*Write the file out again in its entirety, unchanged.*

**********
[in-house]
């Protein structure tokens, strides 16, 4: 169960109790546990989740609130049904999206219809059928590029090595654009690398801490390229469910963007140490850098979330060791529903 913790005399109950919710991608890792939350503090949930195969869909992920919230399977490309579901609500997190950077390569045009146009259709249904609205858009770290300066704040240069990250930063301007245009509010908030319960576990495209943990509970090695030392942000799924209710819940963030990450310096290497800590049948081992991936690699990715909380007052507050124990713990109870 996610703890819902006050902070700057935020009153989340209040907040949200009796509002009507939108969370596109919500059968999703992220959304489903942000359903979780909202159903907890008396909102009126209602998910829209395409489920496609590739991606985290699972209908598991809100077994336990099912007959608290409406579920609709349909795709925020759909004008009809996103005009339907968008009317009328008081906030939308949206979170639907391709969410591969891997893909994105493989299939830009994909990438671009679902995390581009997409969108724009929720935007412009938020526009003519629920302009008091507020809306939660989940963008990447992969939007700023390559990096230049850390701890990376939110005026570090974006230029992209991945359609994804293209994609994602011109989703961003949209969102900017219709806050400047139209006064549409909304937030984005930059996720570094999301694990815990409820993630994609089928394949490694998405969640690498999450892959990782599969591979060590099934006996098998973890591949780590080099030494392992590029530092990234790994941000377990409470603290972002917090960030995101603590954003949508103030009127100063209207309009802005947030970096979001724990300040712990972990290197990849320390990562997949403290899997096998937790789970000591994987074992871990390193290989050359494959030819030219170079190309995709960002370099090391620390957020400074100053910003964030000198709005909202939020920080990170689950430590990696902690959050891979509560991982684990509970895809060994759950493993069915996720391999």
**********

[in-house]
């Protein structure tokens, strides 16, 4: 169960109790546990989740609130049904999206219809059928590029090595654009690398801490390229469910963007140490850098979330060791529903 913790005399109950919710991608890792939350503090949930195969869909992920919230399977490309579901609500997190950077390569045009146009259709249904609205858009770290300066704040240069990250930063301007245009509010908030319960576990495209943990509970090695030392942000799924209710819940963030990450310096290497800590049948081992991936690699990715909380007052507050124990713990109870 996610703890819902006050902070700057935020009153989340209040907040949200009796509002009507939108969370596109919500059968999703992220959304489903942000359903979780909202159903907890008396909102009126209602998910829209395409489920496609590739991606985290699972209908598991809100077994336990099912007959608290409406579920609709349909795709925020759909004008009809996103005009339907968008009317009328008081906030939308949206979170639907391709969410591969891997893909994105493989299939830009994909990438671009679902995390581009997409969108724009929720935007412009938020526009003519629920302009008091507020809306939660989940963008990447992969939007700023390559990096230049850390701890990376939110005026570090974006230029992209991945359609994804293209994609994602011109989703961003949209969102900017219709806050400047139209006064549409909304937030984005930059996720570094999301694990815990409820993630994609089928394949490694998405969640690498999450892959990782599969591979060590099934006996098998973890591949780590080099030494392992590029530092990234790994941000377990409470603290972002917090960030995101603590954003949508103030009127100063209207309009802005947030970096979001724990300040712990972990290197990849320390990562997949403290899997096998937790789970000591994987074992871990390193290989050359494959030819030219170079190309995709960002370099090391620390957020400074100053910003964030000198709005909202939020920080990170689950430590990696902690959050891979509560991982684990509970895809060994759950493993069915996720391999």